The interest rate swap is expected to qualify for cash flow hedge accounting treatment, whereby any gain or loss recognized from the trade date to the effective date is recorded net of tax in AOCI. This amount will be accumulated and
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amortized as a component of interest expense over the life of the forecasted debt. The interest rate swap does not contain credit-risk-related contingent features.
Revolving Credit Agreements
On May 17, 2021, ITC Holdings, ITCTransmission, METC, ITC Midwest and ITC Great Plains amended their respective revolving credit agreements each dated October 23, 2017, as previously amended and restated on January 10, 2020. The amendments extend the maturity date of the revolving credit agreements from October 2023 to October 2024. The determination of the applicable interest rates and commitment fee rates in the new agreements is consistent with the previous agreements and remains subject to adjustment based on the borrower’s credit rating. At June 30, 2021, ITC Holdings and certain of its Regulated Operating Subsidiaries had the following unsecured revolving credit facilities available:
(In millions of USD, except percentages)Total
Available
Capacity
Outstanding
Balance (a)
Unused
Capacity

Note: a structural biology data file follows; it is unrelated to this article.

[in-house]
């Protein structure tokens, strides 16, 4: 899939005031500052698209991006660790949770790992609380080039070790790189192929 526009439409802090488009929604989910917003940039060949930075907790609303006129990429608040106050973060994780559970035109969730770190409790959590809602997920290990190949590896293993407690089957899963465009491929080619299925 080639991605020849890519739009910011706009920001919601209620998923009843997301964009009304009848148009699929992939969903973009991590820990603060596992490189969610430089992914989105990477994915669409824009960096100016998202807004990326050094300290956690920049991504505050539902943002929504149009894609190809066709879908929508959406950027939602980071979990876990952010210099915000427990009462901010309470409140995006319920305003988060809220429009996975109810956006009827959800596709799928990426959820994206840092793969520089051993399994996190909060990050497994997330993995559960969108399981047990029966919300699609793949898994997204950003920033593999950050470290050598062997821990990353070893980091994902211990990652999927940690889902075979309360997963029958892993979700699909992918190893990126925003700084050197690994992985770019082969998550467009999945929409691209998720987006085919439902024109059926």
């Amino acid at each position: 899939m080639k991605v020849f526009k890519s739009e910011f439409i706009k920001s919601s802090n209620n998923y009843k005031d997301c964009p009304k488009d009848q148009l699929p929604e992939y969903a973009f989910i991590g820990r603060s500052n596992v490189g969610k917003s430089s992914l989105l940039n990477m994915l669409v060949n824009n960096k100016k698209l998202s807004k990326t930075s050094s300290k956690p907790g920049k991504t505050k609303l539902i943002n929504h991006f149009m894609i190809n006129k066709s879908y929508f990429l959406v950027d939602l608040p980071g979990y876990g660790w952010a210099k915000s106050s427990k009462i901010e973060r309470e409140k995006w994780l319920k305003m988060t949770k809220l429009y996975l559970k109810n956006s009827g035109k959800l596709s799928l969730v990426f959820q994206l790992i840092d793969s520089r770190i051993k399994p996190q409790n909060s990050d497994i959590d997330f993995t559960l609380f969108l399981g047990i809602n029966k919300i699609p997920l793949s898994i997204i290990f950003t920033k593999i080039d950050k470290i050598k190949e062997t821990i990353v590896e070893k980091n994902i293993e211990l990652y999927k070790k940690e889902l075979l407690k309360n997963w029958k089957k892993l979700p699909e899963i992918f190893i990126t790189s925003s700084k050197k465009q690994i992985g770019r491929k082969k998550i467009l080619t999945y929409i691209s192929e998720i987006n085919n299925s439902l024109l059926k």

Weighted Average
Interest Rate on
Outstanding Balance (b)
Commitment
Fee Rate (c)
ITC Holdings$400 $$400 (d)0%0.175 %
ITC Transmission100 65 35 1.1%0.10 %
METC100 72 28 1.1%0.10 %
ITC Midwest225 117 108 1.1%0.10 %
ITC Great Plains75 33 42 1.1%0.10 %
Total$900 $287 $613 
____________________________
(a)Included within long-term debt in the condensed consolidated statements of financial position.
(b)Interest charged on borrowings depends on the variable rate structure we elected at the time of each borrowing.
(c)Calculation based on the average daily unused commitments, subject to adjustment based on the borrower’s credit rating.
(d)ITC Holdings’ revolving credit agreement may be used for general corporate purposes, including to repay commercial paper issued pursuant to the commercial paper program described above, if necessary. While outstanding commercial paper does not reduce available capacity under ITC Holdings’ revolving credit agreement, the unused capacity under this agreement adjusted for the commercial paper outstanding was $189 million as of June 30, 2021.
6.    RETIREMENT BENEFITS AND ASSETS HELD IN TRUST
Pension Plan Benefits